Laura Torres, striking worker and single mother of five, wants the board to reconsider the ruling on the mass firing. “I’m happy for my co-workers who are going back to work, but on the other hand, there are still many of us on the outside without a job,” Torres said.

Boycott Up, Production Down

Regardless of the appeal’s outcome, the Palermo Workers Union plans to expand its six-month boycott campaign, hoping to pressure the employer into voluntarily recognizing the union. Workers and allies are holding informational pickets at campuses and Costco locations in 25 cities.

Student and faculty groups at the Madison and Milwaukee campuses of the University of Wisconsin recently passed resolutions to support the boycott. At UW-Milwaukee, a Palermo’s sign was removed from the student union after a student-led protest.

One target is grocery store conglomerate Roundy’s. Roundy’s retail chain is in danger of losing its right to put UW-Madison’s Bucky Badger logo on the Palermo’s pizzas it sells. In order to use the logo, Roundy’s signed a contract with the university that includes a labor code of conduct. UW-Madison’s Labor Licensing Policy Committee has asked the university chancellor to place a 30-day deadline on Roundy’s to address its supplier’s code of conduct violations—or end its contract with Palermo’s.

After the defeats in 2011 and 2012, Wisconsin unionists have rallied around Palermo’s workers.

“People have recognized that the political agenda we’re up against is total annihilation, and we’re not going to be able to win if we just rely on the electoral arena,” said Dave Poklinkoski, president of Electrical Workers (IBEW) Local 2304. “And it’s really important that we take our struggles to the workplace. As far as Palermo’s, those kinds of activities are where we need to direct ourselves.”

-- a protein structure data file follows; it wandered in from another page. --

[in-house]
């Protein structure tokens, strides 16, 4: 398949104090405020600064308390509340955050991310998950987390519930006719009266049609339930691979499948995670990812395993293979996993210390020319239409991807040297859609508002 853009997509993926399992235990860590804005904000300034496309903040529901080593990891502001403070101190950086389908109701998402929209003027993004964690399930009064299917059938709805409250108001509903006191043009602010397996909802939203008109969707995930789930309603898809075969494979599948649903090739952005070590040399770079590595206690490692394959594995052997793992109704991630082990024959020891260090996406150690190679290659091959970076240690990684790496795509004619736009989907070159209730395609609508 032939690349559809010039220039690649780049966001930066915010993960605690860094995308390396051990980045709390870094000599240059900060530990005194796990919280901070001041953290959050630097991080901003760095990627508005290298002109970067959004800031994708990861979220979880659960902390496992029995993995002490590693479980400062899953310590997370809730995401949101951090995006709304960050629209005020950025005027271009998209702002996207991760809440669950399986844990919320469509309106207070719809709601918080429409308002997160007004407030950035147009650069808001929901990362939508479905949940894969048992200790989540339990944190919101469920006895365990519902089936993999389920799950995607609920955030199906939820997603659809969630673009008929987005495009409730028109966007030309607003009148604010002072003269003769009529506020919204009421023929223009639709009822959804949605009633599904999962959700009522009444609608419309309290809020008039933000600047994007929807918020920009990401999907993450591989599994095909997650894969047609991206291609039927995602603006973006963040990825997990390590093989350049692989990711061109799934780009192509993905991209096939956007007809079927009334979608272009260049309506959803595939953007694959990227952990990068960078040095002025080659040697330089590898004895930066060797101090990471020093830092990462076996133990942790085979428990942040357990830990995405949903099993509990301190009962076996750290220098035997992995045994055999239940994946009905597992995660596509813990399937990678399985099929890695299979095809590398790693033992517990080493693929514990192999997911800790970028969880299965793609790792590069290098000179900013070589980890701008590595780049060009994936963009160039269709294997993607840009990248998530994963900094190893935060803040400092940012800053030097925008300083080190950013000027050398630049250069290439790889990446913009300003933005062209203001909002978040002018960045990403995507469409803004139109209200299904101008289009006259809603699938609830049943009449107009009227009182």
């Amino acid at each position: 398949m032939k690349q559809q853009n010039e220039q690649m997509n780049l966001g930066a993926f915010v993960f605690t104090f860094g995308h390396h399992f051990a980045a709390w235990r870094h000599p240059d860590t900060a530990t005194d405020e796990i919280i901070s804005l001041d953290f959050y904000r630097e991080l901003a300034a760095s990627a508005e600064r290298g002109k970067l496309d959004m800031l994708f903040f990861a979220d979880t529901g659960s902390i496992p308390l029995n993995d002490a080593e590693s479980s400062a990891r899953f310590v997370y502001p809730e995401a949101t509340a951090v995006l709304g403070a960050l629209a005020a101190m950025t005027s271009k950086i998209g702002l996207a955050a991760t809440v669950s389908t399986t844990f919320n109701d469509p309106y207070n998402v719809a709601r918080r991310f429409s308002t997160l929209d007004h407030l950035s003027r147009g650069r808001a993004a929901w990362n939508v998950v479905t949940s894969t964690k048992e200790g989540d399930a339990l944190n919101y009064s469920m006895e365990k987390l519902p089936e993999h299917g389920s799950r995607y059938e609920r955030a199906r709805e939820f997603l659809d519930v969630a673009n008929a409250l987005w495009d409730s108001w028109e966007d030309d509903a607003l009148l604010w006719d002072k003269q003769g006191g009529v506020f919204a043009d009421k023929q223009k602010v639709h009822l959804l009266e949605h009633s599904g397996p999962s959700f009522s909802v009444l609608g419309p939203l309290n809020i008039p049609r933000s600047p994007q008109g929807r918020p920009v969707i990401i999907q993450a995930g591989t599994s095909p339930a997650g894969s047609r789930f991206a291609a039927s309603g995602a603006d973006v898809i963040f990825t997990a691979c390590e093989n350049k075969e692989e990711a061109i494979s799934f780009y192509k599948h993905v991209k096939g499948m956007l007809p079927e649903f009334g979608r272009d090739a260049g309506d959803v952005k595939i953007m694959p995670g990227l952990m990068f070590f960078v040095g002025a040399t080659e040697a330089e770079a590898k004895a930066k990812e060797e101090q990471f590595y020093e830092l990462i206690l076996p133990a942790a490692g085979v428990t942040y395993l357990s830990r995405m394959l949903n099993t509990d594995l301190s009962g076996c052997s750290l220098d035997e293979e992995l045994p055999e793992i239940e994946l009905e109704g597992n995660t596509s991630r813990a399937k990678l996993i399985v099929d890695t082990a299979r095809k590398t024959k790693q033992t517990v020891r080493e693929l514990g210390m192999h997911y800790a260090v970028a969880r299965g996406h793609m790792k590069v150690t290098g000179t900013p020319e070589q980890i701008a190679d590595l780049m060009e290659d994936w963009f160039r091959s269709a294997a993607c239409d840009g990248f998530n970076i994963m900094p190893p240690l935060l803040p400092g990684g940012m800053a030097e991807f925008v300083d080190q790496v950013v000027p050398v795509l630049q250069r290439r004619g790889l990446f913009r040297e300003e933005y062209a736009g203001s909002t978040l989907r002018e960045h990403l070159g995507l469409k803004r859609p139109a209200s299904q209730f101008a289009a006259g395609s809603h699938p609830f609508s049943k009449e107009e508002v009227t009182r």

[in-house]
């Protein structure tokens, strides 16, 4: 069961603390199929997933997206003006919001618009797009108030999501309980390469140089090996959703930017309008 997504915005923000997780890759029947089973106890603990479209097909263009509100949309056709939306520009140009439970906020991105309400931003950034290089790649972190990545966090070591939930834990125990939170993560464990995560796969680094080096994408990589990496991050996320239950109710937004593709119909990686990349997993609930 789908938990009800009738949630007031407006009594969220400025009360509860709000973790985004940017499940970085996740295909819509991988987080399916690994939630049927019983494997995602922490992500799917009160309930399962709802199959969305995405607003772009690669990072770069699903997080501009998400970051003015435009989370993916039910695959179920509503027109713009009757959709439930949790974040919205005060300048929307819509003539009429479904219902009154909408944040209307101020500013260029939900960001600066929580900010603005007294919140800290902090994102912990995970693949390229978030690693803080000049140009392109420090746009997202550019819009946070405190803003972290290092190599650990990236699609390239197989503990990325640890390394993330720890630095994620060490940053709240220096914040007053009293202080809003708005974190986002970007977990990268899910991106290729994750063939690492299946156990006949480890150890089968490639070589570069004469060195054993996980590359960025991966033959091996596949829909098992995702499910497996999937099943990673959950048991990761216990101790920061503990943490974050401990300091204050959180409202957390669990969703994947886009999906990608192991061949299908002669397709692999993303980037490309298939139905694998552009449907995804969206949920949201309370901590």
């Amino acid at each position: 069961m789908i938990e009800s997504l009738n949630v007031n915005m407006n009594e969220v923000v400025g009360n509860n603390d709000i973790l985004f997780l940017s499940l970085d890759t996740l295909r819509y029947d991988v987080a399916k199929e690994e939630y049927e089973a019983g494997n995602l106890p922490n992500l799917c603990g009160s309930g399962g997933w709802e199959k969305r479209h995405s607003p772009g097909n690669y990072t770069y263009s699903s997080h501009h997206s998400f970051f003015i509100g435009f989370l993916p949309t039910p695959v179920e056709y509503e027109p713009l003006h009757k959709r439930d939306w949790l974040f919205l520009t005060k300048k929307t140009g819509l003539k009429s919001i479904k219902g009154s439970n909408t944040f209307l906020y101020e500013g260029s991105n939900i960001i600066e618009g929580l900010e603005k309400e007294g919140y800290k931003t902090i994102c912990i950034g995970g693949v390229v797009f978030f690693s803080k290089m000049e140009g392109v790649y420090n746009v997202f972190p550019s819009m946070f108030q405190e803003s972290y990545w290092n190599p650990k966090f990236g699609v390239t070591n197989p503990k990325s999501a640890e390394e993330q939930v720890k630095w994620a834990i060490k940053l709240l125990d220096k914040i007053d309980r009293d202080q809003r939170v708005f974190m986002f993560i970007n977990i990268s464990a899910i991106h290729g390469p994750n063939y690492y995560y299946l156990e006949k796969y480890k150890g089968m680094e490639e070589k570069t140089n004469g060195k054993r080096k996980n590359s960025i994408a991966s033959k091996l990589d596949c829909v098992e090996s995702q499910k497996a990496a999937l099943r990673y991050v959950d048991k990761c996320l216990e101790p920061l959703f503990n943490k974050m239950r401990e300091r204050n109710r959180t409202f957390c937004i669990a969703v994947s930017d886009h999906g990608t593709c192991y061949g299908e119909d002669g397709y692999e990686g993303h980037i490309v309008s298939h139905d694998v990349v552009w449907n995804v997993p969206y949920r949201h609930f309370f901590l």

Groups like the South Central Federation of Labor have held holiday fundraisers in Madison and Milwaukee to raise money for the workers’ strike fund. The federation gathered donations of food, clothing, and toys to help workers’ families while they continue to strike and boycott.

The boycott seems to be working. According to a striker in contact with workers inside the plant, production is down by half. Whereas four production lines were in constant use before, only two are in operation now.

Another sign of the boycott’s success is the slashed prices of Palermo’s products in many locations.

Even while production is falling, workers inside the plant are benefiting from the union’s pressure. The company has halted mandatory overtime and improved workplace safety with more frequent OSHA inspections.

Palermo’s also gave across-the-board raises of up to $1 an hour—after the AFL-CIO reported the company had received $26 million from the city of Milwaukee with the promise of creating good jobs.

“Around the time just prior to when we got really upset and went on strike, they were trying to lower our wages,” said Torres. “That backfired on them, because we left and caused this big problem that they now have to deal with, that’s actually made them do the exact opposite, which is raise wages for the people on the inside.”

But Torres believes the union must be recognized to maintain these gains. “Palermo’s is doing that right now, while we’re still here, while they still have to deal with us,” she said, “but what’s going to happen after that?”

Dawn Tefft is a Teachers union organizer in Wisconsin